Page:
Visitors to Chongli, one of the venues for the 2022 Beijing Games, pass by the Olympics logo. A coalition of 180 rights group on Wednesday called for a boycott of those Games tied to reported human rights abuses against ethnic minorities in China. (Ng Han Guan/The Associated Press)

When contacted, the athlete leaders of both the Canadian Olympic and Paralympic teams for Beijing 2022 applauded the pro-active approach taken by the COC and CPC regarding the question of a potential boycott.

“A boycott means turning our back on the situation. Let’s instead have conversations and work towards solutions,” said Catriona Le May Doan, the chef de mission for Team Canada in Beijing and a two-time Olympic speed skating champion. “The athlete’s role will be to showcase Canadian values and help build bridges as they have always done.”

Gold medal champion skier Josh Dueck will be Canada’s chef de mission at the Paralympics in China.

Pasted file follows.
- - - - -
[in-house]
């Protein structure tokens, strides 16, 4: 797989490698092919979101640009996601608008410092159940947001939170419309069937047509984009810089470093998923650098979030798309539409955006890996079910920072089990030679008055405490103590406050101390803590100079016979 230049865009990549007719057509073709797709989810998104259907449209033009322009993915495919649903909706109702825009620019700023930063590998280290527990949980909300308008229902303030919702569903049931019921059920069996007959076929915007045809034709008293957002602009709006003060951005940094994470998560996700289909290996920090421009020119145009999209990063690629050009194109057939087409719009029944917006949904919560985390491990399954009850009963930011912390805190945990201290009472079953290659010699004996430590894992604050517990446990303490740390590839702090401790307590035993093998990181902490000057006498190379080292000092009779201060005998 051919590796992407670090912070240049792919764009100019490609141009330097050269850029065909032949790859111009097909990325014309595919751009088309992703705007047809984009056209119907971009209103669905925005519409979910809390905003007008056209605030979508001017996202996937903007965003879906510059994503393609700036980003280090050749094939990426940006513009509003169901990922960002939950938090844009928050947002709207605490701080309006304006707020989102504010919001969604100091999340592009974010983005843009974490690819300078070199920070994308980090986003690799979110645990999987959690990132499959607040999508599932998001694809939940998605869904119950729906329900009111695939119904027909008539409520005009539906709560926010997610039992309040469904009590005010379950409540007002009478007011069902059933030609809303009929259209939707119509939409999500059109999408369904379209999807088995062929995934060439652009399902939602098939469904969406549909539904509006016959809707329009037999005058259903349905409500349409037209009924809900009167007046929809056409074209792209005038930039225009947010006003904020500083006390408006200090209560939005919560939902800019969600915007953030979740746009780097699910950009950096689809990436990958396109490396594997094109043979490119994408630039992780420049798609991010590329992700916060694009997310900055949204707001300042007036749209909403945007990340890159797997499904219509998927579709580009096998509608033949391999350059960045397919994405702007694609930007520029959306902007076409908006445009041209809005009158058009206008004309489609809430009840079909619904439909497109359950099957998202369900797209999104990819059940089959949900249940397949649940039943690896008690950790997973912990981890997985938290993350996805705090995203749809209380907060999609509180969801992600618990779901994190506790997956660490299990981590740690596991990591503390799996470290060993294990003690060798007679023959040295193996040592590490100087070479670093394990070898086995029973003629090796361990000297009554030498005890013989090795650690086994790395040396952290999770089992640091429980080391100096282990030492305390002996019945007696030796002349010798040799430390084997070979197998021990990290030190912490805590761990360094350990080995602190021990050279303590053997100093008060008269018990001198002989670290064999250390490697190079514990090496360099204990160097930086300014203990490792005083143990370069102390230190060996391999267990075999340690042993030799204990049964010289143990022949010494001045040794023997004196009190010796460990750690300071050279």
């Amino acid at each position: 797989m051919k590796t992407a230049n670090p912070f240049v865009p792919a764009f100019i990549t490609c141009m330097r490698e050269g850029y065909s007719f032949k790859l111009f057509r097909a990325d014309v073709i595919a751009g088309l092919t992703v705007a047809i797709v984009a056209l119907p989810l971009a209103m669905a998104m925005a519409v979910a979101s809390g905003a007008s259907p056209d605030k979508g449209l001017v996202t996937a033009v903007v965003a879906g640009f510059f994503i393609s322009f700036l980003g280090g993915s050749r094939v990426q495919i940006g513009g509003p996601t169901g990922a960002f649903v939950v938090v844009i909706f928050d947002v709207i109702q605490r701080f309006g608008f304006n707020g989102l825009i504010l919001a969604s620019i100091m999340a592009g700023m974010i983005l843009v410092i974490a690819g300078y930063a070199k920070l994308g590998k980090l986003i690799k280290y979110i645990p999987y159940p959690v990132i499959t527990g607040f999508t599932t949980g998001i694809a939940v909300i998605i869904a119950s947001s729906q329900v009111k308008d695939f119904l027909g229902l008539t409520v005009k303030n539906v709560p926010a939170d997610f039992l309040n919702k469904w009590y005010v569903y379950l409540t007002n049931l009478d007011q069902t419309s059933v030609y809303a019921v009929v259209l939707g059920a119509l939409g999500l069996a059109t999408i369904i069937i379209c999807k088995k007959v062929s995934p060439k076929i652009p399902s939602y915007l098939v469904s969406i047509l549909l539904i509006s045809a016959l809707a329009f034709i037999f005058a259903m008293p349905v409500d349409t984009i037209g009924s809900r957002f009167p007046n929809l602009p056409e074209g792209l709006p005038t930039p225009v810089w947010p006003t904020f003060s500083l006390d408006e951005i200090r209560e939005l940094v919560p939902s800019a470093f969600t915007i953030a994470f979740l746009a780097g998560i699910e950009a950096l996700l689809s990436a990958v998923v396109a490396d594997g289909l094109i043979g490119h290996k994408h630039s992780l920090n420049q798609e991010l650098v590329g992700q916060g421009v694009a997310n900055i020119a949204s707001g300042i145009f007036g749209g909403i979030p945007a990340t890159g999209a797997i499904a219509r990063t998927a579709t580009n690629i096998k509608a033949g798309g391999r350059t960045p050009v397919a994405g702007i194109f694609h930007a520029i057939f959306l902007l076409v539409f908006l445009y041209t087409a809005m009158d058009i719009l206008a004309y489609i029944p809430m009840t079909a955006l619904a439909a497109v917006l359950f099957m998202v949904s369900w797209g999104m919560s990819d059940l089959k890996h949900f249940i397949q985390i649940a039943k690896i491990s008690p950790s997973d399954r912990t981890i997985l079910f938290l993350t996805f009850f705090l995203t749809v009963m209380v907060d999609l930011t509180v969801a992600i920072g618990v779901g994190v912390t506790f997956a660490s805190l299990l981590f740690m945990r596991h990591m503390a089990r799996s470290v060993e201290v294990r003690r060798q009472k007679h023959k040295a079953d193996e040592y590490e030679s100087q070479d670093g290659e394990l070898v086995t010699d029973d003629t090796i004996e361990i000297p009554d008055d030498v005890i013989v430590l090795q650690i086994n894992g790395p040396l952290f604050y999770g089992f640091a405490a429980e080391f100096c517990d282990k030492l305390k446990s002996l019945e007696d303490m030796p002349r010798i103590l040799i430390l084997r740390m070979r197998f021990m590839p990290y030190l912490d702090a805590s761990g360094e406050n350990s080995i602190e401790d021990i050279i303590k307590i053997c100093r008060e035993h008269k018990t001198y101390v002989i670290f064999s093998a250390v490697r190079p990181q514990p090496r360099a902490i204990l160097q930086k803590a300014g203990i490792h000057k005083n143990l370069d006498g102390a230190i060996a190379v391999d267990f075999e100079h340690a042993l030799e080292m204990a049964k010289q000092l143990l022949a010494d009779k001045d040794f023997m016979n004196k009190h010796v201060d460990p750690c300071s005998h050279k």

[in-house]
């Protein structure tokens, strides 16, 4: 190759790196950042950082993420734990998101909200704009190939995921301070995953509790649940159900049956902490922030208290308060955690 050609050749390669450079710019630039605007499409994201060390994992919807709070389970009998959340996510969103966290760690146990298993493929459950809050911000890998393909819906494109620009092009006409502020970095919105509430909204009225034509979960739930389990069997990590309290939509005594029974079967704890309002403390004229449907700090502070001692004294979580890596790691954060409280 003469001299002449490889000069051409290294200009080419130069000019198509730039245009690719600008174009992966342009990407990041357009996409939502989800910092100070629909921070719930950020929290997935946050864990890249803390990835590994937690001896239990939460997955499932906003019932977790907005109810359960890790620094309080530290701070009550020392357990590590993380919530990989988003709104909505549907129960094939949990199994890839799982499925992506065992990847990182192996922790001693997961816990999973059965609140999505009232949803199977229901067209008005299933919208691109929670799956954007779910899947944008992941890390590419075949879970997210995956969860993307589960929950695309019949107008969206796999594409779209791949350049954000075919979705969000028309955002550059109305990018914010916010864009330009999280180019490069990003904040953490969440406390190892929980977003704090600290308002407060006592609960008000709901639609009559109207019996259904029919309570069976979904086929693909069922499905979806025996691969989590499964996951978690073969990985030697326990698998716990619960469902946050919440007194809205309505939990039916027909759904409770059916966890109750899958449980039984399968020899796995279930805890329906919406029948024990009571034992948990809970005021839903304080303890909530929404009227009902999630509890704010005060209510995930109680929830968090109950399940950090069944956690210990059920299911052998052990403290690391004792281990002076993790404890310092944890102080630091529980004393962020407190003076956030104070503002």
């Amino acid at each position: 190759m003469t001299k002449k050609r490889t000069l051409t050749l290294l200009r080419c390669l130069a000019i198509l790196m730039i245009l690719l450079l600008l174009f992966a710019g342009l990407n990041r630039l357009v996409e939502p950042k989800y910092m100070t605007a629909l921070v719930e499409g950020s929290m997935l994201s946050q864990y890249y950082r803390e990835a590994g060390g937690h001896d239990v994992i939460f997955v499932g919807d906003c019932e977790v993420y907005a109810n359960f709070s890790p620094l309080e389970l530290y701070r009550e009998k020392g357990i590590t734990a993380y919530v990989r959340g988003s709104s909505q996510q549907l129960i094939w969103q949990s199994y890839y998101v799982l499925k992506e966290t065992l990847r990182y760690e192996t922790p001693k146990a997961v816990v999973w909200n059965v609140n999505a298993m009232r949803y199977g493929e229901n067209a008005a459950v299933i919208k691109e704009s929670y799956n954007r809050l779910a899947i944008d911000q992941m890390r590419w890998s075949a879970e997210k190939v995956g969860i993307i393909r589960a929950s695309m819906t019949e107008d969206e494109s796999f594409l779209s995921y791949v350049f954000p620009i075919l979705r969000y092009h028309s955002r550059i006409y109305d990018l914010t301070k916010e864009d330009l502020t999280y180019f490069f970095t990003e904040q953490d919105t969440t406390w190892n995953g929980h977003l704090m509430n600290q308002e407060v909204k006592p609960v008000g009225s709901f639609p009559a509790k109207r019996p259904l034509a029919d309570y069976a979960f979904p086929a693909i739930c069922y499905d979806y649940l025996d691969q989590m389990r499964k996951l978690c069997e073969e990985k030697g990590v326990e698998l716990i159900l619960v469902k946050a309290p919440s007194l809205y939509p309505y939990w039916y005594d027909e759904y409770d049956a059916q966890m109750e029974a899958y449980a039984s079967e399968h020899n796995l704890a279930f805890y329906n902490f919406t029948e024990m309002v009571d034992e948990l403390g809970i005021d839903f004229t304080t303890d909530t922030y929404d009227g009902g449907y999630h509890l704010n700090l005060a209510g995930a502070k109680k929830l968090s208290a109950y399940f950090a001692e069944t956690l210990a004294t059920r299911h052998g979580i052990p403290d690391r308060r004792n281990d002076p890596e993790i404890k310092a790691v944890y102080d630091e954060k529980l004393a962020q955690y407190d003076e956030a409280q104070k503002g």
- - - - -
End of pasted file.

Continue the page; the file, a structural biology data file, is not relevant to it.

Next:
“Now more than ever we need to engage athletes to empower people,” Dueck said from his home in Vernon, B.C. “By asking athletes to withdraw from the Games we would take away their ability to compete but also to bring these difficult issues to light. That is unfair on both a personal and conversational level to the athletes.”

The message is clear. The people who run international sport in this country believe it’s far more prudent and responsible to attend the Games in Beijing than to stay home in protest.

“It’s difficult, it’s complex. In saying we think the right answer is that we go and compete in China, we’re not saying that we minimize the significance of the issues that are coming to the fore,” Shoemaker said.

“We think when faced with the choice between engaging and being part of a conversation, amplifying voices, and participating in these Games versus detaching, pulling back, distressing people and further polarizing around viewpoints, the choice becomes abundantly clear.”

O’Neill agreed.

“Showing up, being part of the conversation, and some of the solutions that build bridges is the way forward in terms of sport thriving,” she said. “Leading with a boycott of sport is just not the thing to do and historically has shown us that it will not move us to where we want to go.”